Part of the agreement was that campaigning be allowed from both perspectives thus the Better Together campaign as opposed to the Scots’ voice through the SNP. There was also an agreement that in the last 28 days until the referendum no new proposals, offers or other propagandist moves be allowed. At present this is no longer being observed. Anyway, the real campaign started about two years ago. Better Together was to represent the parties, organisations and individuals campaigning against independence under the leadership of the unpopular Alistair Darling, Chancellor of the Exchequer under the even more unpopular Gordon Brown’s premiership, officially launched the campaign on 25 June 2012 as director and chairman. Darling, like Brown, is a Scot but since Labour’s defeat in 2010 is simply an opposition backbencher. Since he was unloved and mistrusted in Scotland, a member of the opposition who would appear to be speaking for the coalition in office and also not the best tempered politician in the world he was never welcomed in that post. He led a campaign that concentrated on telling the Scots what is wrong with independence rather than telling them what is right about the union as the name would imply. Alex Salmond as leader of the SNP and First Minister of Scotland went rhetorically for the throat and a war of words began that far too often lost the real issue. I am neither a great fan or Salmond nor his deputy Nicola Sturgeon and have never been keen on the SNP, I am less keen on Johann Lamont and Labour in Scotland though. Labour has been vehemently against independence although around one third of the membership say they will vote yes. Last November ‘Scotland’s Future – Your Guide to an Independent Scotland’ was launched by the Scottish Parliament. It clearly outlines the manifesto and plans. Salmond, I feel, has deviated too far from that manifesto. The arguments have become acrimonious. They have also become very much weighted toward economic arguments. The whole emotional and social dimension, which is why I went through the history, has been overshadowed by acrimony over who does and who controls what, usually with a price attached.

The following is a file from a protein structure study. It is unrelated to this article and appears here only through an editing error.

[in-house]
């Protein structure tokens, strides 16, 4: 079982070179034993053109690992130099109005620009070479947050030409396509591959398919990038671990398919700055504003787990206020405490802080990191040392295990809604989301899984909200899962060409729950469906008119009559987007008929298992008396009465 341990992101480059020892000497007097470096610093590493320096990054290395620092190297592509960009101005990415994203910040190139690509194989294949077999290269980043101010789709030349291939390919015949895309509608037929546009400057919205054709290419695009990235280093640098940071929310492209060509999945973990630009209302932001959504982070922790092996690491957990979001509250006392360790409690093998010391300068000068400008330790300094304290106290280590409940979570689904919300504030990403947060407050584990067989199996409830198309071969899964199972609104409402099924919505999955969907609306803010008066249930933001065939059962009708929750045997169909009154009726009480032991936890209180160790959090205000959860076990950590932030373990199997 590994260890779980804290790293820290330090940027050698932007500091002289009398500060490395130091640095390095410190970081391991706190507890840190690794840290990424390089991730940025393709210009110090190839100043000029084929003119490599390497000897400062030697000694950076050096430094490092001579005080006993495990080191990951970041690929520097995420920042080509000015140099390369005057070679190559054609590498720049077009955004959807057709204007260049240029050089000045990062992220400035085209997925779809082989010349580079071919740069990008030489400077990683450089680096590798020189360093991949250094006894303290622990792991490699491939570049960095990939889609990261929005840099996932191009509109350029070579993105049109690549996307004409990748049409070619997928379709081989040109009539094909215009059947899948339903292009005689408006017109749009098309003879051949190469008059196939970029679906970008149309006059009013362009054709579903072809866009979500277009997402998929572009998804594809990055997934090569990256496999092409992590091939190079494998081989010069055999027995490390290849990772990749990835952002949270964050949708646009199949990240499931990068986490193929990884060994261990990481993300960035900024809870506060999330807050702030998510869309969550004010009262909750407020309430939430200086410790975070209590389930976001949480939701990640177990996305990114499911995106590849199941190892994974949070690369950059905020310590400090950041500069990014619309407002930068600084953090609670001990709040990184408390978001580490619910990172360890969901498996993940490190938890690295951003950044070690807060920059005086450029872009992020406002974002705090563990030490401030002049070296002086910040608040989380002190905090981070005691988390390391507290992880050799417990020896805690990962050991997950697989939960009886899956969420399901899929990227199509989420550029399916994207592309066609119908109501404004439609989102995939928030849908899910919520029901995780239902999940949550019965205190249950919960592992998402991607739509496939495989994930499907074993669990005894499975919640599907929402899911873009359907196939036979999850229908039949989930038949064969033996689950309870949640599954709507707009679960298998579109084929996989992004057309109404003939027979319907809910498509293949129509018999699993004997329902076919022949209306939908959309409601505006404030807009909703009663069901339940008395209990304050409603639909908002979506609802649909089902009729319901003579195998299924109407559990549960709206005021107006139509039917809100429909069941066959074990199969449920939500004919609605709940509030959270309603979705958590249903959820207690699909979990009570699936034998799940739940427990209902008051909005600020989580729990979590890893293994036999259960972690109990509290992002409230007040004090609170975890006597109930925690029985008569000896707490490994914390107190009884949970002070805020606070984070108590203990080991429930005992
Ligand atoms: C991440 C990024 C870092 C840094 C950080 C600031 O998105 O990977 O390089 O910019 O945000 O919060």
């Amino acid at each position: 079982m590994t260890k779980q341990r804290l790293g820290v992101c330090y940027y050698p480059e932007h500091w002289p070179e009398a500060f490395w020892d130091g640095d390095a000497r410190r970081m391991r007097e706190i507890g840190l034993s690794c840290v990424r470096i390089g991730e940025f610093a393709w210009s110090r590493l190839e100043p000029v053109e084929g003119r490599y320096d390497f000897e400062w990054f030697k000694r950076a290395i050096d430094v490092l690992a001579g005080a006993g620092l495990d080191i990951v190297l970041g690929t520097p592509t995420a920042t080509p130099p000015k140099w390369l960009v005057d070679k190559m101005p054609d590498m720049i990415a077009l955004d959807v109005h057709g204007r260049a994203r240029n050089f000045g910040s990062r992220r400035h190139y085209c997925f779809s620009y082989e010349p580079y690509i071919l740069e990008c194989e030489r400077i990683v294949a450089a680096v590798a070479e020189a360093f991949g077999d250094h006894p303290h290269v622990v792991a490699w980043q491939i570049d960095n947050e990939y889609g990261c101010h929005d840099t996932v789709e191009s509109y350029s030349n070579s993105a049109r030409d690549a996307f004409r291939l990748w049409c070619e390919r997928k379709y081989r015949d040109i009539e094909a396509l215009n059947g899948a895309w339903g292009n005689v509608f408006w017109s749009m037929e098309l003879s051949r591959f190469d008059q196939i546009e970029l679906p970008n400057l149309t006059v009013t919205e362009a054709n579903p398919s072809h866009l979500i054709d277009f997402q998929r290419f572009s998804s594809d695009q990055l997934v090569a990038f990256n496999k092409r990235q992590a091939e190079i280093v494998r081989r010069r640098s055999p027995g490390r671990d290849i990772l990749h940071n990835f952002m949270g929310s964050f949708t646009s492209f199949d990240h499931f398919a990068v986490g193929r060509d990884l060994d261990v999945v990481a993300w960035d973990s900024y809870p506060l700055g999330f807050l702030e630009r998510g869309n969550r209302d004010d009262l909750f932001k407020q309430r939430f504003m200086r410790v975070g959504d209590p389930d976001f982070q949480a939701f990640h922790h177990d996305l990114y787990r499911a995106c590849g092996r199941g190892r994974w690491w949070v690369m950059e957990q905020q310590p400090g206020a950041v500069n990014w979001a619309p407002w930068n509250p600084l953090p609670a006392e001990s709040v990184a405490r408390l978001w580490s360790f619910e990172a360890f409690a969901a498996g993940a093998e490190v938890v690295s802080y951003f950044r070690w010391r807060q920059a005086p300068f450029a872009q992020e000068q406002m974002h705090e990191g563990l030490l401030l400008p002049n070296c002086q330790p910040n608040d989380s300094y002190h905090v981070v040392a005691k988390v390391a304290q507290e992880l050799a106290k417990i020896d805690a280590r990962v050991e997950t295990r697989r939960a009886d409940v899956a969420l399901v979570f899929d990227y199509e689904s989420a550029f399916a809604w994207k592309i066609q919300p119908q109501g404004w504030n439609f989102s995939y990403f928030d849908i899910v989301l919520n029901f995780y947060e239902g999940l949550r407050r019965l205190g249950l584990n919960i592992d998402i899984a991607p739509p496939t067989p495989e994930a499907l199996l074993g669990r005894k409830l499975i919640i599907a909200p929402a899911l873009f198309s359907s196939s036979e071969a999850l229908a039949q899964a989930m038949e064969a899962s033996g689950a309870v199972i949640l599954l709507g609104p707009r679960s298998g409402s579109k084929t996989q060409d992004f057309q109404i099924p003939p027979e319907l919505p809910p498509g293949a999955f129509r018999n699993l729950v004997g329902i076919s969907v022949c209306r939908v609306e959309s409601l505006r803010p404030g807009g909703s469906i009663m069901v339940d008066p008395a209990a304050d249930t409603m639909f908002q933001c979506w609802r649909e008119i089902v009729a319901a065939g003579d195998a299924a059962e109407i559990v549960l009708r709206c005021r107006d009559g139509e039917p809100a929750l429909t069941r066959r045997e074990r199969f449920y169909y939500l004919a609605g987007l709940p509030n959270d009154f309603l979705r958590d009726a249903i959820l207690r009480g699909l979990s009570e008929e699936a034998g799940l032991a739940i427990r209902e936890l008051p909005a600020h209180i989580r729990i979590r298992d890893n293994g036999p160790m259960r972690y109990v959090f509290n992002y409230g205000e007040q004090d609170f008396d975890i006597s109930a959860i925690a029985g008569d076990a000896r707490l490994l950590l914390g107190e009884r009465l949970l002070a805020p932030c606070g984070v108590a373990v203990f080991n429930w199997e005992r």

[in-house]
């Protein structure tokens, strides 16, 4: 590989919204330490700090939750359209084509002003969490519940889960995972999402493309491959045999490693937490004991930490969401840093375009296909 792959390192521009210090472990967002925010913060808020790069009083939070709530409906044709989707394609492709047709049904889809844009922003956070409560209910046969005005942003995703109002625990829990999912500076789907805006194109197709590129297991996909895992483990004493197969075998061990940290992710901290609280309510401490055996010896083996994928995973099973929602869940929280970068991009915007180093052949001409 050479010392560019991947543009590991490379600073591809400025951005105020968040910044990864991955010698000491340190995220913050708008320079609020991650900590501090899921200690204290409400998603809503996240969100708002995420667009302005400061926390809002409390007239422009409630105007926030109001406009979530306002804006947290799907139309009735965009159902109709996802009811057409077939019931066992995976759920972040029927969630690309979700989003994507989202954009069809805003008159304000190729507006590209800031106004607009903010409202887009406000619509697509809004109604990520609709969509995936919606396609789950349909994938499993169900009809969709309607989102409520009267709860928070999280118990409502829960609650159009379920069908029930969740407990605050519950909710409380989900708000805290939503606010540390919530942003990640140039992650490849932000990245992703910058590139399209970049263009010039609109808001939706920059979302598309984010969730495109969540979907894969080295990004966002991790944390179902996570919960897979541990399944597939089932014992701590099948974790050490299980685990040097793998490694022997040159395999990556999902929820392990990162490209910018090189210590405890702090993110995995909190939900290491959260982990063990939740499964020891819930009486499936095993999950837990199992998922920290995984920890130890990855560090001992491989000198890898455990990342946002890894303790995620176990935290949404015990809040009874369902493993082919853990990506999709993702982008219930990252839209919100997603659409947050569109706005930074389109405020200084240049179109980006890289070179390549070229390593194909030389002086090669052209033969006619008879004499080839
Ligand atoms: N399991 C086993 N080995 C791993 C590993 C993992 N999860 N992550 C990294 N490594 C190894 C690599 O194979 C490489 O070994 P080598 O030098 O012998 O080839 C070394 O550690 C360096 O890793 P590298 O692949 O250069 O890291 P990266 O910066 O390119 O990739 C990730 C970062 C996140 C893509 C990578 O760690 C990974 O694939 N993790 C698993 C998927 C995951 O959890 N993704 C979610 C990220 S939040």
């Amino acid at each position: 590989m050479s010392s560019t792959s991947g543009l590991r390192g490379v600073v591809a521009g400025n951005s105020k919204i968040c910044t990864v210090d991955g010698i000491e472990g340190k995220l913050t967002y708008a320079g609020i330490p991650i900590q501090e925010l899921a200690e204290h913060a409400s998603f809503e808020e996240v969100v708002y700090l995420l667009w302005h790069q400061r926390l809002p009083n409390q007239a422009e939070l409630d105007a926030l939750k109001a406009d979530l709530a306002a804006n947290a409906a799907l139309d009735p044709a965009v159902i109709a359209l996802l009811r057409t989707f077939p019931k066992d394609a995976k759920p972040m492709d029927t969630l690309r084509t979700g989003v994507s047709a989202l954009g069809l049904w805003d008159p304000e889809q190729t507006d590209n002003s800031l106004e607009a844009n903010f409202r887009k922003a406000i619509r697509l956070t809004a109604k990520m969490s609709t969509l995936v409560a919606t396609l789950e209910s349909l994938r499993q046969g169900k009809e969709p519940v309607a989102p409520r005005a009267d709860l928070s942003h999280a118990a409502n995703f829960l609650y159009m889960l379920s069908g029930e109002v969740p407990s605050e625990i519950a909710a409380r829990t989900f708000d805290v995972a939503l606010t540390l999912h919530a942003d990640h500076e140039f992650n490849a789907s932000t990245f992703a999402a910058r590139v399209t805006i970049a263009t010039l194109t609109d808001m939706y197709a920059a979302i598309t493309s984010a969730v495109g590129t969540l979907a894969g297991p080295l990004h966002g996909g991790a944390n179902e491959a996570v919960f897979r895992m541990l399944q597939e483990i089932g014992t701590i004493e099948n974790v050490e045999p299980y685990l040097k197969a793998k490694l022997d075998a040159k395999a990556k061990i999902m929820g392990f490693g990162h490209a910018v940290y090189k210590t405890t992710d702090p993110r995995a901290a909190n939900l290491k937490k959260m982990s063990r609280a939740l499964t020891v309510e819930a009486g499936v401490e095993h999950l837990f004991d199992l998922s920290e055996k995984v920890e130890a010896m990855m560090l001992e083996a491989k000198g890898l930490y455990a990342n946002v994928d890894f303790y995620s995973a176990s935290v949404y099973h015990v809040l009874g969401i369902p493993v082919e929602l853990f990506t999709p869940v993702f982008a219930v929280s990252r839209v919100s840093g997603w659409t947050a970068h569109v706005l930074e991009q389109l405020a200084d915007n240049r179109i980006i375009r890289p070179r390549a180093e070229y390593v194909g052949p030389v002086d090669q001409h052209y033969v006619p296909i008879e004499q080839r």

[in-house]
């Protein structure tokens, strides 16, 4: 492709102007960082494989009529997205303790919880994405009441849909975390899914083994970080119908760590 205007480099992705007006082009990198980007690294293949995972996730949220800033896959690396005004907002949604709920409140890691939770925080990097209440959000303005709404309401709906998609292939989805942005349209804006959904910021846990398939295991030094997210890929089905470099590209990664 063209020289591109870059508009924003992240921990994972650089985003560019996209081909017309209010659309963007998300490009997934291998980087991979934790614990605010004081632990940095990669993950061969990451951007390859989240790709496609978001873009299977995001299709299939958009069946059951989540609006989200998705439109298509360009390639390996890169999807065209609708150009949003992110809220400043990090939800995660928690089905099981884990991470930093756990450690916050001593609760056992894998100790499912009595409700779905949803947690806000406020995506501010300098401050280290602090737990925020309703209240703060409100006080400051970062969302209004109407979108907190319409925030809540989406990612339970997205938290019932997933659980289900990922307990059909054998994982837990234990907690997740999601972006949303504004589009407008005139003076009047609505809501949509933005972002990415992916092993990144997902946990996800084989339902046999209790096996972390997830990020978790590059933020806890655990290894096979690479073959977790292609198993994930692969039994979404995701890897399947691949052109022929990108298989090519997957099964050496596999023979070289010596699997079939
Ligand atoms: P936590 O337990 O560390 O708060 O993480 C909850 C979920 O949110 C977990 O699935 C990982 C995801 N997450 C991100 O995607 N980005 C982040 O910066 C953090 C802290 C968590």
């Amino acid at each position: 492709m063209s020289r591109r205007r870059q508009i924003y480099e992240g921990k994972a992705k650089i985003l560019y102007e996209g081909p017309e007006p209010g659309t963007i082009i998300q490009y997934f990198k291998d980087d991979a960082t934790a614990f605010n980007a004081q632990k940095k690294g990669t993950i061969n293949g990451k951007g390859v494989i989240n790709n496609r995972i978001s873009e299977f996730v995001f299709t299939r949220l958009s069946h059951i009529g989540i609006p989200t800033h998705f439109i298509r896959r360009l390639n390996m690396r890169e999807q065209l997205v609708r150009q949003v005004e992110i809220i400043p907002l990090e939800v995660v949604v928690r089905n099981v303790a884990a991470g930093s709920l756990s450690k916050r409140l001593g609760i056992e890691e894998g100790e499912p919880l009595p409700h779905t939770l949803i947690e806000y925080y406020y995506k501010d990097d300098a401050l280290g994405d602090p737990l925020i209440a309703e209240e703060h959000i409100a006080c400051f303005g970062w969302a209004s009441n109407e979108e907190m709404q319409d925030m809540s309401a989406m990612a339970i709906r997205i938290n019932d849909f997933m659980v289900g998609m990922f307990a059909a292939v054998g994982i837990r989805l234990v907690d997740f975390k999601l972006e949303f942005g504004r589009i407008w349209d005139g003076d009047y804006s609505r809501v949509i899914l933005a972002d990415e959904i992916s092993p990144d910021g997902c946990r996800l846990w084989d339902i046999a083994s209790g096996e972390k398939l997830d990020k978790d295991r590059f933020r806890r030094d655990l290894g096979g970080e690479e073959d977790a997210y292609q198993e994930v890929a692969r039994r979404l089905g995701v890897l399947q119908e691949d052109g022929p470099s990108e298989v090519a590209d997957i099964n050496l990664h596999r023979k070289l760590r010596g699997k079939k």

The Better Together campaign picked up a few ‘passengers’ on the way. Personalities began to chip in. That came to a point where it became absurd and people simply began to laugh when David Bowie spoke out against from his New York penthouse having no Scots connection and only having played a very dates there. So stars became irrelevant. Darling and Salmond faced each other for two televised debates which probably come out as a draw although Salmond clearly came out of the second far ahead. What has not gone down well has been David Cameron refusing to do the same with Salmond and basically keeping away from Scotland. So, the pro-unionist campaign that started out with a strong lead began to flag and become all the more bad tempered. Gordon Brown waded in and added salt to the wounds. The yes campaign was benefitting from just about everything pro-unionist were saying. Last week George Osborne broke the ‘purdah’ rule and made some vague promises, Gordon Brown elaborated on them to little effect, then this week Cameron, Clegg and Miliband went off to Scotland on a joint mission to persuade people to vote no. Although David Cameron had explicitly ruled devo-max out originally, they are now offering more or less that if the people stay in the union. Whether that is working or not remains to be seen.